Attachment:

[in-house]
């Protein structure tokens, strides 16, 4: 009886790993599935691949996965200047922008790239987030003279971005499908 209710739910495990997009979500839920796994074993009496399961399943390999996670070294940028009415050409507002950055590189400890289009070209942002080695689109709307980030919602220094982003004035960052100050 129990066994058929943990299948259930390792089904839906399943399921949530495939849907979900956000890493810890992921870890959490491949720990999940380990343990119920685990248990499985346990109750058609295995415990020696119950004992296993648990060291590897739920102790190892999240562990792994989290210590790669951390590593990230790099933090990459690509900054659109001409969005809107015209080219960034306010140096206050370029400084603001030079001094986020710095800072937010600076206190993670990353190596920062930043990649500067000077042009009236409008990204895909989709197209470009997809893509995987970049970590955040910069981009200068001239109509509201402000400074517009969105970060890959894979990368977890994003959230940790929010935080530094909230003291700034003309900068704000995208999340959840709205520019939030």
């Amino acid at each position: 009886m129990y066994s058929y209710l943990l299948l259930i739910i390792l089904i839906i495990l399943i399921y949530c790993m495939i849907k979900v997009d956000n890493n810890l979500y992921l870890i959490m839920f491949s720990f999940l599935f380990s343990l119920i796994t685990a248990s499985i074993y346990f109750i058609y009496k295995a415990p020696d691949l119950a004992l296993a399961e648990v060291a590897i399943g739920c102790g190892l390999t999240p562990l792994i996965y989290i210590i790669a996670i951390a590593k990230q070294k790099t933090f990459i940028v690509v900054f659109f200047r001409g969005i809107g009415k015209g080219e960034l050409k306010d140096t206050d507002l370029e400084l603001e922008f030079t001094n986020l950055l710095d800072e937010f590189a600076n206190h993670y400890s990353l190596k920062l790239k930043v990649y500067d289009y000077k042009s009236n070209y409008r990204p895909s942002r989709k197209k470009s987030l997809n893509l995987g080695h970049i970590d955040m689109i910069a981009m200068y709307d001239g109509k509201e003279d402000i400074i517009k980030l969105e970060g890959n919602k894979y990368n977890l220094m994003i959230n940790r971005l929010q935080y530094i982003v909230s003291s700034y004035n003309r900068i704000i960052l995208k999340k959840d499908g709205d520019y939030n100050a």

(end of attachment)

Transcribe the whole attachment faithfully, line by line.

[in-house]
């Protein structure tokens, strides 16, 4: 009886790993599935691949996965200047922008790239987030003279971005499908 209710739910495990997009979500839920796994074993009496399961399943390999996670070294940028009415050409507002950055590189400890289009070209942002080695689109709307980030919602220094982003004035960052100050 129990066994058929943990299948259930390792089904839906399943399921949530495939849907979900956000890493810890992921870890959490491949720990999940380990343990119920685990248990499985346990109750058609295995415990020696119950004992296993648990060291590897739920102790190892999240562990792994989290210590790669951390590593990230790099933090990459690509900054659109001409969005809107015209080219960034306010140096206050370029400084603001030079001094986020710095800072937010600076206190993670990353190596920062930043990649500067000077042009009236409008990204895909989709197209470009997809893509995987970049970590955040910069981009200068001239109509509201402000400074517009969105970060890959894979990368977890994003959230940790929010935080530094909230003291700034003309900068704000995208999340959840709205520019939030």
């Amino acid at each position: 009886m129990y066994s058929y209710l943990l299948l259930i739910i390792l089904i839906i495990l399943i399921y949530c790993m495939i849907k979900v997009d956000n890493n810890l979500y992921l870890i959490m839920f491949s720990f999940l599935f380990s343990l119920i796994t685990a248990s499985i074993y346990f109750i058609y009496k295995a415990p020696d691949l119950a004992l296993a399961e648990v060291a590897i399943g739920c102790g190892l390999t999240p562990l792994i996965y989290i210590i790669a996670i951390a590593k990230q070294k790099t933090f990459i940028v690509v900054f659109f200047r001409g969005i809107g009415k015209g080219e960034l050409k306010d140096t206050d507002l370029e400084l603001e922008f030079t001094n986020l950055l710095d800072e937010f590189a600076n206190h993670y400890s990353l190596k920062l790239k930043v990649y500067d289009y000077k042009s009236n070209y409008r990204p895909s942002r989709k197209k470009s987030l997809n893509l995987g080695h970049i970590d955040m689109i910069a981009m200068y709307d001239g109509k509201e003279d402000i400074i517009k980030l969105e970060g890959n919602k894979y990368n977890l220094m994003i959230n940790r971005l929010q935080y530094i982003v909230s003291s700034y004035n003309r900068i704000i960052l995208k999340k959840d499908g709205d520019y939030n100050a």